When we launched the NZTU back in November 2013, I remarked, echoing Churchill, that this was not the beginning of the end, or even the end of the beginning.
It was in fact the beginning of the beginning. Now two years ago, we can see how far we have come, but we can also see how much further we have to go.
The distance we have travelled is to turn an idea, more correctly an ambition that burned hot and hard in the minds of Jordan Williams and David Farrar, into something real and tangible. The organisation exists and is active and achieving. It has full time and part time staff, volunteers and interns, members and supporters.
David and Jordan wanted an organisation that would advocate for taxpayers, the ultimate and really the only source of government revenue.
They wanted an organisation that would cry, hoi …that’s not right or not fair on those who were wasting money on their own vanity and comfort, on projects that didn’t achieve what they set out to achieve, and on the never ending claims made on the taxpayers’ wallet for ever more spending. And for taxpayers include ratepayers and others who have to pay because they have no choice.
I think we have delivered that. We have exposed stuff, drawn attention to rorts and snouts in the trough, to excessive spending, and to extravagance wherever we have found it. The $6 million plus house for our consul general in Hawaii is only the latest example. Grooming lessons for Auckland Council staff, and a hair straightener for MBIE staff ($409.25) all cost money and reflect a culture that says it’s already to be profligate with someone else’s money. That someone else in this case is the long suffering taxpayer or ratepayer, and we have had enough.
It’s not all point and shout. We have tried to develop a reasoned critique around spending. We have argued from a principled and a factual basis that the billion dollars worth of corporate welfare this government dishes out each year doesn’t produce good results, is unnecessary, plays favourites and most seriously of all, the very practice of grants and subsidies to so called emerging businesses says that bureaucrats and ministers are better at picking winners than investors and entrepreneurs in the marketplace are. That’s just nonsense.
And there is more to come. One publication now in its development stages is an alternative economic strategy. We’ve called it Plan B. It sets out what we and a bunch of very reputable economists and business leaders think the government should now do to improve our economy. It’s a ready-made agenda for reform, which we intend to use to argue for positive changes to improve growth and prosperity.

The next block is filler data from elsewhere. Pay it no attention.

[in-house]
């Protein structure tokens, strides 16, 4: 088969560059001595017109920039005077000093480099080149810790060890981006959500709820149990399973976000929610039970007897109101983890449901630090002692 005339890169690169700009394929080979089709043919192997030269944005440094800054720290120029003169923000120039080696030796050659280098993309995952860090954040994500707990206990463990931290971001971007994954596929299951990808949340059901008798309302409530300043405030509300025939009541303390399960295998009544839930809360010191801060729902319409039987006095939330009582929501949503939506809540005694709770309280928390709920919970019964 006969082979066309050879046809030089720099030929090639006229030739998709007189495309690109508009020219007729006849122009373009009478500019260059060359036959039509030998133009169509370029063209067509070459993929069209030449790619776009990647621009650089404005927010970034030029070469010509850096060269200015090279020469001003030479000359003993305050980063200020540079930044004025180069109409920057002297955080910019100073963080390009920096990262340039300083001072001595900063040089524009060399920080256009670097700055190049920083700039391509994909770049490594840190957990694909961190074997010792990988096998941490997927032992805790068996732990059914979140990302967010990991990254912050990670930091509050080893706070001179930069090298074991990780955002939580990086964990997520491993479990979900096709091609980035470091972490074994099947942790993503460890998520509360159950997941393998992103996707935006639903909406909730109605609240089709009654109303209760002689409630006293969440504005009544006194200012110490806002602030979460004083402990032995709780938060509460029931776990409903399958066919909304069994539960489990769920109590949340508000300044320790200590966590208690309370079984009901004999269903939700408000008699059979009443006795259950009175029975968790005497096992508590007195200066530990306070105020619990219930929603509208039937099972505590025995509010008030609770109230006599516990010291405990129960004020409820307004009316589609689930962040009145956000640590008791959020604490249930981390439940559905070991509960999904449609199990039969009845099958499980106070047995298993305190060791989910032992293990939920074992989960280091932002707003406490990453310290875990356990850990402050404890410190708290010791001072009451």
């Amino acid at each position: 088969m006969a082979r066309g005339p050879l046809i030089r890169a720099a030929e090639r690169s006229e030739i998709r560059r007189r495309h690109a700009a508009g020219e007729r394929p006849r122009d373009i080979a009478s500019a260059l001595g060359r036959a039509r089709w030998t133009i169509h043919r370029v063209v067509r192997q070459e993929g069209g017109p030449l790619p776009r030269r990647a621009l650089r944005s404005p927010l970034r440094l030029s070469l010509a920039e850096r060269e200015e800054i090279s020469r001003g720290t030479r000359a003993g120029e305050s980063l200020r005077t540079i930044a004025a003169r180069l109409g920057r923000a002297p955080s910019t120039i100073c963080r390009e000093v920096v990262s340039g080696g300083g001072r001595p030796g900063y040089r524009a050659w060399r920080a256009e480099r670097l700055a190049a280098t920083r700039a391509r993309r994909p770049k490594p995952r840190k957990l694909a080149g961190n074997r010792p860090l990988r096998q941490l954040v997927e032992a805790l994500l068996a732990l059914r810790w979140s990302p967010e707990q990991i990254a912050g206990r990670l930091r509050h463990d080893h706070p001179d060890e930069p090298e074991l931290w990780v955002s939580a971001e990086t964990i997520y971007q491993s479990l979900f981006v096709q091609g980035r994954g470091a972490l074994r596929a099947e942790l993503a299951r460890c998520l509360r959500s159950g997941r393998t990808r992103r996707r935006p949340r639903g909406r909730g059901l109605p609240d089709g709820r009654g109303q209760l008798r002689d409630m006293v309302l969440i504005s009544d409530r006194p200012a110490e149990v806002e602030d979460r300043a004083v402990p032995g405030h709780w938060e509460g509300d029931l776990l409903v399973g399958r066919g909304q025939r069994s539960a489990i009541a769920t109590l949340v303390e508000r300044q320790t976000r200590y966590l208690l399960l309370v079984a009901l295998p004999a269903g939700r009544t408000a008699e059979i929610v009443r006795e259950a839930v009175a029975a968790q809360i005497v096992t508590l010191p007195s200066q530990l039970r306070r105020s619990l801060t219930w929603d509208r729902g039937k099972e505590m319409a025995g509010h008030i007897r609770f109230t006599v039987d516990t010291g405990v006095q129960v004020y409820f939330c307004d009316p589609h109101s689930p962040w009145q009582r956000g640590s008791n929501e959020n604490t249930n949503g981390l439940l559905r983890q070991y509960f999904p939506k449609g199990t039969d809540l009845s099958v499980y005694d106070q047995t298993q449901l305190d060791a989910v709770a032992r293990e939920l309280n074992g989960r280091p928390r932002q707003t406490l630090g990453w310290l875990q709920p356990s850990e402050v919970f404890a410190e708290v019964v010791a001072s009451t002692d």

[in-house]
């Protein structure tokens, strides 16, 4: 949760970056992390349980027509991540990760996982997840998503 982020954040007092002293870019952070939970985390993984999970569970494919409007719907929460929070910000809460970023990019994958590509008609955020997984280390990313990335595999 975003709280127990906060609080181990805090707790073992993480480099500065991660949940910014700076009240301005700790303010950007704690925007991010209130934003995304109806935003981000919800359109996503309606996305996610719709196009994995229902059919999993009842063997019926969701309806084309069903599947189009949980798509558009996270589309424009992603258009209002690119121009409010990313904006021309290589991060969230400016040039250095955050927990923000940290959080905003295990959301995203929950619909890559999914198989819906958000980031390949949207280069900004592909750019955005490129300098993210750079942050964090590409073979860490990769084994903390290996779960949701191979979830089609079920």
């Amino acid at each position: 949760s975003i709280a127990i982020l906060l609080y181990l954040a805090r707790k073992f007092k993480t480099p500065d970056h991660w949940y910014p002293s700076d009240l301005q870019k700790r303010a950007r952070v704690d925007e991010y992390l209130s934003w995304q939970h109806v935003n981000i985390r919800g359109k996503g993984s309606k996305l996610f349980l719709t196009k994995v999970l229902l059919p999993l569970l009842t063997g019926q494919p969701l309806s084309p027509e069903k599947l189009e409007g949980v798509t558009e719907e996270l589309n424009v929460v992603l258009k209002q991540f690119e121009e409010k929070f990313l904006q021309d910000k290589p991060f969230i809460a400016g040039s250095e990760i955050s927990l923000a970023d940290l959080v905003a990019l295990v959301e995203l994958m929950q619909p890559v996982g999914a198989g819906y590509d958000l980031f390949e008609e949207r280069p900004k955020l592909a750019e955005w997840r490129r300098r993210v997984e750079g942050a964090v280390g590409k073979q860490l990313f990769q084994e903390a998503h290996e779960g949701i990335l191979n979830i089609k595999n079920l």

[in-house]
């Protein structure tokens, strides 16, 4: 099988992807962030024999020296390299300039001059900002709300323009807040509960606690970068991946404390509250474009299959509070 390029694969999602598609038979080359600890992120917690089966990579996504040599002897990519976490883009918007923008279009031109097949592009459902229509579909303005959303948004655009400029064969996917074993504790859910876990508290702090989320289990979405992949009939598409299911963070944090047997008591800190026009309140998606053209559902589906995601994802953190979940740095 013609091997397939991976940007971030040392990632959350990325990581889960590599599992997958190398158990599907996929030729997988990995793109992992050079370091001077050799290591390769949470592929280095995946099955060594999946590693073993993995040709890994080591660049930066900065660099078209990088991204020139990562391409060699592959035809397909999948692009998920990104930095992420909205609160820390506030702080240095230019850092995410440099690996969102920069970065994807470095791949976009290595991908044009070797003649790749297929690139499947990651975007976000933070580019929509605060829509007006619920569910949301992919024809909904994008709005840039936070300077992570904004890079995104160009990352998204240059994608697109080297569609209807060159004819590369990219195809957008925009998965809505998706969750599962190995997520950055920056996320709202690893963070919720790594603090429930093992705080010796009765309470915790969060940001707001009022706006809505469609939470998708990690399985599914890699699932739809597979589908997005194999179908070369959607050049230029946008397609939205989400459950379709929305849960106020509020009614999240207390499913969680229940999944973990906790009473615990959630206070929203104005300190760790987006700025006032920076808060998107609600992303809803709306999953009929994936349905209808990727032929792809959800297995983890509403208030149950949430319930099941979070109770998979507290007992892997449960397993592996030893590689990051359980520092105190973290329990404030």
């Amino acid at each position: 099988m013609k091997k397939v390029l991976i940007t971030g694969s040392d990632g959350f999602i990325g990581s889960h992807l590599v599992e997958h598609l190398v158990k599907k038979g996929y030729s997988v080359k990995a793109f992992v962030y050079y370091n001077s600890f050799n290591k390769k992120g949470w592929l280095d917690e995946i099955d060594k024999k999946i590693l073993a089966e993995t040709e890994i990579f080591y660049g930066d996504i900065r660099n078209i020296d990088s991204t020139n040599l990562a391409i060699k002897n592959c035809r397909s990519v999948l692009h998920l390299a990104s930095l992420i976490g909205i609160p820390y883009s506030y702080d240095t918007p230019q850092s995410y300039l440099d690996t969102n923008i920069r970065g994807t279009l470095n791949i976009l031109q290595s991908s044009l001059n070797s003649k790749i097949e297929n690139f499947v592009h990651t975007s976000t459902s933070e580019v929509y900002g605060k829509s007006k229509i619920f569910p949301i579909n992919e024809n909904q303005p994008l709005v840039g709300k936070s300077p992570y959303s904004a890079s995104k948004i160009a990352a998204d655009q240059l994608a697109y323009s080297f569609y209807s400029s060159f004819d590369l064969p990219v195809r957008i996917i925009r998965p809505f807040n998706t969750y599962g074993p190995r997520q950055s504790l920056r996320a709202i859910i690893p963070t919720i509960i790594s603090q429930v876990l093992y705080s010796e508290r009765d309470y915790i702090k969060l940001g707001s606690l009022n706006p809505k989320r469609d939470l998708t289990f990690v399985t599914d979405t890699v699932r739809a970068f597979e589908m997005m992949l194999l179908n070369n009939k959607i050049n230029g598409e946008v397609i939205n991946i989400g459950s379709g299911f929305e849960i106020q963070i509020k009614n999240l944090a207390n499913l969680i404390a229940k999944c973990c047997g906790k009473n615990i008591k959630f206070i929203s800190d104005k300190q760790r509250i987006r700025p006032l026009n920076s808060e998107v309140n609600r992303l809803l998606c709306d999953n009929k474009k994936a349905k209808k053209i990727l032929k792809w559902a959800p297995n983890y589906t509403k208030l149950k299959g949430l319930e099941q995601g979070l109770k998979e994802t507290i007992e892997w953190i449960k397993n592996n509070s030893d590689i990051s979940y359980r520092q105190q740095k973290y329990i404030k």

We will also be making specific points about the sale of some government assets, actually they are government liabilities for which there is no business case for the taxpayer to own, and to continue dumping money into. And we will also be giving the government some advice about how to spend the budget surplus, now that it has turned up.
Our view – unsurprisingly – is that hardworking New Zealanders ought to get most of the surplus given back to them in tax cuts. It can hardly be the case that governments know how to spend money better than ordinary people.
If there is a surplus it is because the government has taken too much from us. The answer is simple. Give it back. We will be saying why, and putting forward some ideas about how.
2016 looks bright for the Taxpayers Union. We have created Auckland’s largest political movement. The Auckland Ratepayers Alliance has over 14 thousand members, more than the Green Party and very close to the reported membership of the Labour Party across the whole country.
And those people are going to be active in trying to unseat the gang of nine, those councillors who voted for a nine percent plus increase in rates for the average Auckland household.
They are going to feel the heat, and we will be backing the ARA to defeat as many of them as possible. Auckland needs sensible government that lives within its means, not continuing extravagance that raids the ratepayers’ pocket whenever the council’s coffers run low.
Always, but always, we know that we depend on the support and generosity of our supporters and members. We are always grateful, but we are also almost always desperate as well. Donating to causes and charities is the ultimate act of discretionary spending, but without continuous support we will simply not survive and be able to do the work that so much needs to be done.
I urge you all not just to dip into your pockets once, but to sign up for an ongoing commitment, monthly, quarterly or whatever suits you best. We can then see a positive cash flow into the future, which not only gives us comfort to proceed with projects, it also tells us that we are doing the right things, the things our members want us to do. Of course if you can manage a more substantial donation once or twice year, that is even more welcome.
Many of the groups that we battle against can go to government agencies and get taxpayer funding to lobby the government for their causes. That path is closed to us, which means we rely on people like you. You have not let us down, and we want to continue to make you happy in what we do and in what we achieve.
Finally may I thank very much my fellow board members, David Farrar, and Gabrielle O’Brien and our executive director Jordan Williams and various other staff members, volunteers, contributors, all of whom have given freely of their time and talent. I applaud you along with our members and supporters for keeping the NZTU alive and well through another eventful year.
New Zealand Taxpayers’ Union
20 October 2015